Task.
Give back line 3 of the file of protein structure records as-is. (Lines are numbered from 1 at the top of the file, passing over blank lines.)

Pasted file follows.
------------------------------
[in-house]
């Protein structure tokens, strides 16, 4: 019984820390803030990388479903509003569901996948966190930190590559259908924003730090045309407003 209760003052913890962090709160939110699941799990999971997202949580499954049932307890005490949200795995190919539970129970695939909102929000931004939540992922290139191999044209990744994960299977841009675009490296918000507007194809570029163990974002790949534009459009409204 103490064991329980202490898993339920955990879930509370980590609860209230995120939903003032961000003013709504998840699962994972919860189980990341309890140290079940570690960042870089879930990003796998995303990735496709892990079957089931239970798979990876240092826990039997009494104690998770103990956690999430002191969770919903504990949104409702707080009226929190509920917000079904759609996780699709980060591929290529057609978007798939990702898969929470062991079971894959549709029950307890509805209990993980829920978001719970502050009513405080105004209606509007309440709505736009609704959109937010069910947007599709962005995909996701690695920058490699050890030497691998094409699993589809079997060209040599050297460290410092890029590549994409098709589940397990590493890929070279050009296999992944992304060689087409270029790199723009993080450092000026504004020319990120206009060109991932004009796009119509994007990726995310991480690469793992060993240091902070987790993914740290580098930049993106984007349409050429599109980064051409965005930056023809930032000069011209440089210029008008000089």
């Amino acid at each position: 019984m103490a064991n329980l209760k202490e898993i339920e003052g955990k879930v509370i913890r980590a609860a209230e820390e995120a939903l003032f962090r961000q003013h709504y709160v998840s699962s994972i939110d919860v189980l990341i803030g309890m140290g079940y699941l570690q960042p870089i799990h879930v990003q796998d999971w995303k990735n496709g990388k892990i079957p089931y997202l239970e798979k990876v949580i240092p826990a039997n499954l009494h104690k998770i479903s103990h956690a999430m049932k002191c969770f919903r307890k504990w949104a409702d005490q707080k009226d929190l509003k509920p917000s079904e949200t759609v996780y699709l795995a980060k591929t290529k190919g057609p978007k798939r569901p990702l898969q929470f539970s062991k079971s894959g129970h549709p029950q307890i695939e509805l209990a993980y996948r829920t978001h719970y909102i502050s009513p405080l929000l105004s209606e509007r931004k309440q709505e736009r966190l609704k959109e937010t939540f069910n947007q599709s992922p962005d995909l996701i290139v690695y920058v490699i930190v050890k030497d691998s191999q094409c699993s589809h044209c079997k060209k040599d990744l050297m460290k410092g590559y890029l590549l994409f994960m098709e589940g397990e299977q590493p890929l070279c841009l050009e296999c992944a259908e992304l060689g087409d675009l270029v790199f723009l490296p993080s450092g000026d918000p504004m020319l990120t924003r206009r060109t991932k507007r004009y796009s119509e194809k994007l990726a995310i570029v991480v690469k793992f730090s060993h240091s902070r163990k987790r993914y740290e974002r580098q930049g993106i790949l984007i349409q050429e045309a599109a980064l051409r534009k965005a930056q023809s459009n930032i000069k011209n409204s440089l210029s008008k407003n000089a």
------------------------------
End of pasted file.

């Amino acid at each position: 019984m103490a064991n329980l209760k202490e898993i339920e003052g955990k879930v509370i913890r980590a609860a209230e820390e995120a939903l003032f962090r961000q003013h709504y709160v998840s699962s994972i939110d919860v189980l990341i803030g309890m140290g079940y699941l570690q960042p870089i799990h879930v990003q796998d999971w995303k990735n496709g990388k892990i079957p089931y997202l239970e798979k990876v949580i240092p826990a039997n499954l009494h104690k998770i479903s103990h956690a999430m049932k002191c969770f919903r307890k504990w949104a409702d005490q707080k009226d929190l509003k509920p917000s079904e949200t759609v996780y699709l795995a980060k591929t290529k190919g057609p978007k798939r569901p990702l898969q929470f539970s062991k079971s894959g129970h549709p029950q307890i695939e509805l209990a993980y996948r829920t978001h719970y909102i502050s009513p405080l929000l105004s209606e509007r931004k309440q709505e736009r966190l609704k959109e937010t939540f069910n947007q599709s992922p962005d995909l996701i290139v690695y920058v490699i930190v050890k030497d691998s191999q094409c699993s589809h044209c079997k060209k040599d990744l050297m460290k410092g590559y890029l590549l994409f994960m098709e589940g397990e299977q590493p890929l070279c841009l050009e296999c992944a259908e992304l060689g087409d675009l270029v790199f723009l490296p993080s450092g000026d918000p504004m020319l990120t924003r206009r060109t991932k507007r004009y796009s119509e194809k994007l990726a995310i570029v991480v690469k793992f730090s060993h240091s902070r163990k987790r993914y740290e974002r580098q930049g993106i790949l984007i349409q050429e045309a599109a980064l051409r534009k965005a930056q023809s459009n930032i000069k011209n409204s440089l210029s008008k407003n000089a």